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Malaysia’s economic recovery to face challenges in fourth quarter

2020-11-16

PETALING JAYA: While Malaysia recorded an improved gross domestic product (GDP) of -2.7%, for the third quarter of 2020, driven by a recovery in private consumption and external demand, the third wave of Covid-19 and the resulting movement restriction orders will likely challenge fourth-quarter growth.

In a note, OCBC Research said it still sees continued recovery, but the pace of uptick is likely to be hurt.

“The resurgence of pandemic on the ground would dent the pace of recovery in Q4. While the restriction orders are a lot less stringent than in Q2, the psychological factor at play remains there and would curtail private consumption recovery.

“The silver lining is that the bulk of economic activities – including manufacturing facilities – have stayed largely untouched. Our baseline expectation is thus for growth to come in at -1.5% year on year (yoy) in Q4, marking some improvement from Q3 but at a less robust pace of recovery than before. Hence, for the year as awhole, growth would likely come in at around -5.1% yoy,” it said.

In terms of policy reaction, the research house opined that the better-than-expected outturn in Q3 GDP would have nonetheless given the central bank more room to wait and see how the Q4 economic recovery pans out.

“Hence, it does not look like Bank Negara Malaysia (BNM) will be in a hurry to cut rate just yet in its upcoming meeting on Jan 19-20.”

Likewise, CGS CIMB Research said the ongoing implementation of CMCO 2.0 since Oct 14 is likely to keep Malaysia’s economy in contraction in Q4’20.

“We reiterate our full-year GDP projection of -5% in 2020 while BNM has moved its point forecast guidance for 2020 to the weaker end of its -5.5% to -3.5% forecast range.

“Looking ahead, we are in agreement with BNM that economic growth is likely to recover strongly in 2021, with the central bank revising its GDP forecast to between 6.5% and 7.5%, from 5.5% to 8% (CGS-CIMB: +7.5%), on the back of fiscal and monetary stimulus tailwinds.”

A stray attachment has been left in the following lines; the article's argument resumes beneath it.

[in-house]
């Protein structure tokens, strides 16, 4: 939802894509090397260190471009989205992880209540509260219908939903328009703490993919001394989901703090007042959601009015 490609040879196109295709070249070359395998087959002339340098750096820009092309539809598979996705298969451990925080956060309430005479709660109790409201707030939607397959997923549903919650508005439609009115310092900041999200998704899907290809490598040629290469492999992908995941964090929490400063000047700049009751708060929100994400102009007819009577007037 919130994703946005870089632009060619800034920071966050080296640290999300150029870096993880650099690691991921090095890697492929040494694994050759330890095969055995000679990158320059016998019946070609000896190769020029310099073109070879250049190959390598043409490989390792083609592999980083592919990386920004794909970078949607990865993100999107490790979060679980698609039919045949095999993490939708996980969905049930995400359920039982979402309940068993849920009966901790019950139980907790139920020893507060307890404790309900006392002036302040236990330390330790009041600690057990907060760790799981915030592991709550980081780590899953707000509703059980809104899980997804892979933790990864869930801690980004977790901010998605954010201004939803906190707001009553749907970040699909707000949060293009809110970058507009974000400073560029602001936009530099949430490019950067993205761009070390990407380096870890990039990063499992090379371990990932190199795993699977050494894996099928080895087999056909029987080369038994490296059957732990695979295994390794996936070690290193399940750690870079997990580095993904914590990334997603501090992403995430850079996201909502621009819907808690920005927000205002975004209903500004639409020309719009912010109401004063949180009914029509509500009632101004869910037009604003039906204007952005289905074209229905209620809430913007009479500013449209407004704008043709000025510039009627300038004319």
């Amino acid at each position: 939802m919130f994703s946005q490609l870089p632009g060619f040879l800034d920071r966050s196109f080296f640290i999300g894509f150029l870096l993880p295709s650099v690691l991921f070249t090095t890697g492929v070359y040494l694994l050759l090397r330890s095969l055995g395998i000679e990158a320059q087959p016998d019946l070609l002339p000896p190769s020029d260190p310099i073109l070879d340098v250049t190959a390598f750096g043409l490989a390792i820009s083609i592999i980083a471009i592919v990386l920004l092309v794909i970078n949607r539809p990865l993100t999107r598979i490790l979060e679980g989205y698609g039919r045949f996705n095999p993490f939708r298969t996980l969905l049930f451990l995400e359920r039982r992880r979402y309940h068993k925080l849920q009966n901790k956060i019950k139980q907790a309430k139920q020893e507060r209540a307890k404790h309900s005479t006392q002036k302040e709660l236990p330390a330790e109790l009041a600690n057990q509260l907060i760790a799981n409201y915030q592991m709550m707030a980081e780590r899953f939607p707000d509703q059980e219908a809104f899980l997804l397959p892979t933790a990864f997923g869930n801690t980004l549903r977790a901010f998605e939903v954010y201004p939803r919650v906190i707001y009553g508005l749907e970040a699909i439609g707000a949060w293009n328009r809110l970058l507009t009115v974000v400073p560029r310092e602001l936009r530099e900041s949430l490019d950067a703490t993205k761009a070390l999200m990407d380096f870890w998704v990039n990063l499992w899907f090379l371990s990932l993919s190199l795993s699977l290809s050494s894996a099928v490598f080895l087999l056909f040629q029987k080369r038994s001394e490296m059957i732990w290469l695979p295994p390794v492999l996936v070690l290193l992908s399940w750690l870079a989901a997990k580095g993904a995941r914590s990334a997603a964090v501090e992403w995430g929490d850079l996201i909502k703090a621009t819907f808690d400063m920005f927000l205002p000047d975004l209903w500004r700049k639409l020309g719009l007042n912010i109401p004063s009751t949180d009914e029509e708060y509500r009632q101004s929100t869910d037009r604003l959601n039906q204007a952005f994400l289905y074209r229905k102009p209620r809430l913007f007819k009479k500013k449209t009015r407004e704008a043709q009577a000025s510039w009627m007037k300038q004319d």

It added that while the economy will likely trail its pre-Covid-19 trend until 2021, it thinks the recent BNM policy statement indicates that current monetary settings are adequately supportive.

As such, CGS CIMB is reiterating its end-2021 Overnight Policy Rate (OPR) forecast of 1.75%, implying an extended hold in the benchmark interest rate.

Malaysian Rating Corp Bhd (MARC) believes the economy will trend sideways in the coming months given that CMCOs are being deployed in a majority of states while international borders remain closed.

“There is hope for a recovery in domestic demand during the CMCO period, although prospects remain somewhat muted. Retail footfall appears to be in a downward trend since October 2020 despite considerable improvements over the preceding quarter, suggesting a shift towards online purchases,” it said.

In addition, it said it is cautiously optimistic with the recent news reports about the success of Pfizer’s vaccine trial.

“:Although this is a very encouraging development, mass rollouts of the vaccine, which will need regulatory approval, are not expected anytime soon. The fact that the vaccine must be stored at an extremely cold temperature (-70 degrees Celsius or below) will raise concerns about its viability for a tropical country such as Malaysia.”

It pointed out that the current wave of infections and widening of CMCO have hampered prospects of recovery for the remainder of the year, and if the current scenario of triple-digit daily infections continues for much longer, it could be quite some time before domestic demand returns as an economic growth driver.

As such, MARC’s full year GDP forecast for 2020 currently stands at -4.5% and -5.5%, before rebounding to between 6.3% and 6.7% in 2021.

Private consumption recovery could be curtailed by the third wave of Covid-19 infections and the subsequent CMCOs. – REUTERSPIX

Source: The Sun Daily

 

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